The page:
FCN: A Football Education

FCN: A Football Education

Ten minutes to go, 2-1 down and it appears FC Nürnberg are heading for their seventh loss this season. Dynamo Dresden, the visitors, have been facing an onslaught since Lukas Mühl slid in to score in the 71st minutes. Up until that point there had been little to cheer. Two sloppy goals from Dynamo, one straight after the half-time break, had sapped the energy of “Der Club”. The only recent highlight had been attempts to decipher a banner the Dresden fans had unfurled. “I have no idea what that means” said my friend next to me. I shrugged, I was unlikely to be of any help. Turning to a fan next to me, I inquired if he had any idea. “I can’t tell” he said in Frankonian German. Suddenly, I didn’t mind knowing what the banner said, it was more of an achievement to understand Fränkisch. I must be getting used to this.

Of course, this wasn’t my first rodeo. I had been to enough FCN games by now, but mastering the very particular dialect of the Nürnbergerland region is something that takes time. Not so much for my FCN mad Scottish friend, who managed to raise a number of laughs from surrounding supporters by switching impeccably between a Scottish twang and Fränkisch brogue. When I first saw Nürnberg play, I had been slightly overwhelmed; from the standing section to the Ultras, it had been a lot to take in. However, now I’ve seen a few games, I think I am better placed to point out some idiosyncratic elements of German football.

Fußball Kutte

fußball kutte

Fans have a myriad of different ways to show their support for the team they love. At this point, if you can put a team logo on it, you can probably buy it. Shirts, hats, garden gnomes and toilet seat covers can all be purchased, emblazoned with the club crest. Nothing says true fan like an official Stoke City tape measure or a Cardiff City chopping board. For the discerning German football fan, nothing declares your particular loyalty than a Fußball Kutte or Football cut. Styled after the uniform of motorcycle gangs the world over, the Kutte is adorned with patches that can be bought and sold in fan shops or online. Sure, you can get a club crest or something that reminds fans of various famous matches and heroes, but for the truly committed, patches that celebrate your team and have a series of odd poems revolving around naked women or going to the toilet, than that’s even better. As we left the stadium yesterday, I saw a fine gentleman, arm in arm with what I presume was his wife. His Kutte was covered in patches of half naked women, celebrating their collective love of FCN. The only patch concerning another team was one of a rival Fürth fan standing in a pile of deficant.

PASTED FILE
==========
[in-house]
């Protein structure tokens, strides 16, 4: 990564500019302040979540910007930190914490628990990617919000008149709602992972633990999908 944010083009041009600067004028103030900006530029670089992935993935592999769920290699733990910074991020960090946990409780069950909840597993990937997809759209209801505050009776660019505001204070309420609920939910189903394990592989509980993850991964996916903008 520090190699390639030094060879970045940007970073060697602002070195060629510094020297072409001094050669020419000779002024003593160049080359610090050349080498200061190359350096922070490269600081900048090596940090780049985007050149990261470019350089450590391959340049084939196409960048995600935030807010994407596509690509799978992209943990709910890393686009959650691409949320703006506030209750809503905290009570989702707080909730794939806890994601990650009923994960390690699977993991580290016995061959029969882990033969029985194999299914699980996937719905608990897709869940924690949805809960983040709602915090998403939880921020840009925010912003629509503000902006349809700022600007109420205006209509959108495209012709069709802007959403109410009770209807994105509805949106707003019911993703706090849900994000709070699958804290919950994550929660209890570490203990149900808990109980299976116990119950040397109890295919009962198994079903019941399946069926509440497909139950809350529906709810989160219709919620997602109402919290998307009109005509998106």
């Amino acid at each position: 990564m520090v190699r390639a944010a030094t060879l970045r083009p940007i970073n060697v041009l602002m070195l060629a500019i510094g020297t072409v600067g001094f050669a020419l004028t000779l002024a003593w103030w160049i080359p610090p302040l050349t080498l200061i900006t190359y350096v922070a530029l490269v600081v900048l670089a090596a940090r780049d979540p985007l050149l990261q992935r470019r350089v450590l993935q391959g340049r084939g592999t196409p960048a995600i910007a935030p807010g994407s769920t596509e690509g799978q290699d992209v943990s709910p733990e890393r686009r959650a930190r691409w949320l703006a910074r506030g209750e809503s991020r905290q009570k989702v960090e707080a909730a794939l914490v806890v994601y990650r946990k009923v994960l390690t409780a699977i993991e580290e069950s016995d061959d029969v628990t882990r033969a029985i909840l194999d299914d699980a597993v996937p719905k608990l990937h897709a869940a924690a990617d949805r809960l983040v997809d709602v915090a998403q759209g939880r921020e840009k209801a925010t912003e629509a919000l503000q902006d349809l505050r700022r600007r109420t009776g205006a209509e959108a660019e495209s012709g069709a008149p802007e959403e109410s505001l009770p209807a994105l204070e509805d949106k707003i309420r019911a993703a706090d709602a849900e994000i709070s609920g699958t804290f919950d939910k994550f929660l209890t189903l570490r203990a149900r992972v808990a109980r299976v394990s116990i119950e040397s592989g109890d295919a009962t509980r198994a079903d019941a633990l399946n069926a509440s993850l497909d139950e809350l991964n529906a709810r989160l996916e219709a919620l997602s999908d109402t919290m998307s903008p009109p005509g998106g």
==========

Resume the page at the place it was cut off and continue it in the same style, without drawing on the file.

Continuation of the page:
In the modern era, football has increased its share of sponsorship. Stadiums are surrounded by advertising hoardings, teams sell off the naming rights of their grounds and if you are particularly lucky, you can have your team commercially aligned with anything from pot noodles, to tractors. In Germany, they have also decided that certain in game events can be a source of extra income too. Yellow cards and corner kicks are all a chance to sell fans something. Beer and cars seem to be the preferred choice of sponsor. I’m still alarmed to hear revving engines and a mini VW advert every time a rogue tackle goes flying in.


When Borussia Dortmund once again became the hipster team of choice, many football pundits waxed lyrical about the awesome nature of the “Yellow Wall” of fans, with choreographed displays before matches kicked off. Admittedly, not every team can reach the heights of the now famous spectacle at the Westfalenstadion, but every team has their flags. From giant war banners, to small child friendly accessories, stadiums throughout Germany have them in numbers. This adds to the energy, but not really the visibility of the game. Then again, complaining is not advised. The forearms required to keep one of those giant banners flying also prohibits people from asking you to stop. Sure, you can try, but I suspect you’ll be doing it on your own.

Hymn Time

It is often claimed that football is akin to a religion and I’m sure there are few who would disagree, despite Jesus having never been sponsored by Bitburger or Erdinger. Nothing reinforces this notion more than the team hymn, sung before the game begins. Many teams around the UK have their own particular song; You’ll Never Walk Alone, Blaydon Races, Blue Moon etc. Yet, few in England would call them hymns. In Germany, every team has one and they vary in levels of kitschy cheese. From rock to romance, all genres are covered. They might make you cringe, but nothing says ‘I Love Football’ like 50,000 fans singing schlager music dedicated to their team.

This is no time for laughter!

It might be a game of two halves and it may make you sick as a parrot, but I can assure you that German football is no laughing matter. There might be some gallows humour, but if it looks like you aren’t taking it seriously, then German fans have no problem telling you. This does tend to conflict with the British attitude of laugh at anything and everything regardless of how cruel or dark the source. Nothing exemplifies this cultural divide more than two friends who recently visited a German football match. Having enjoyed a few beers and cracked more than a couple of jokes, they were given a dressing down by an angry fan who felt their lack of seriousness was detrimental to the whole experience. As Bill Shankly once noted:

“Some people think football is a matter of life and death. I assure you, it's much more serious than that.


Germany's Class System

Germany's Class System

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Germany and the UK: Weaponising History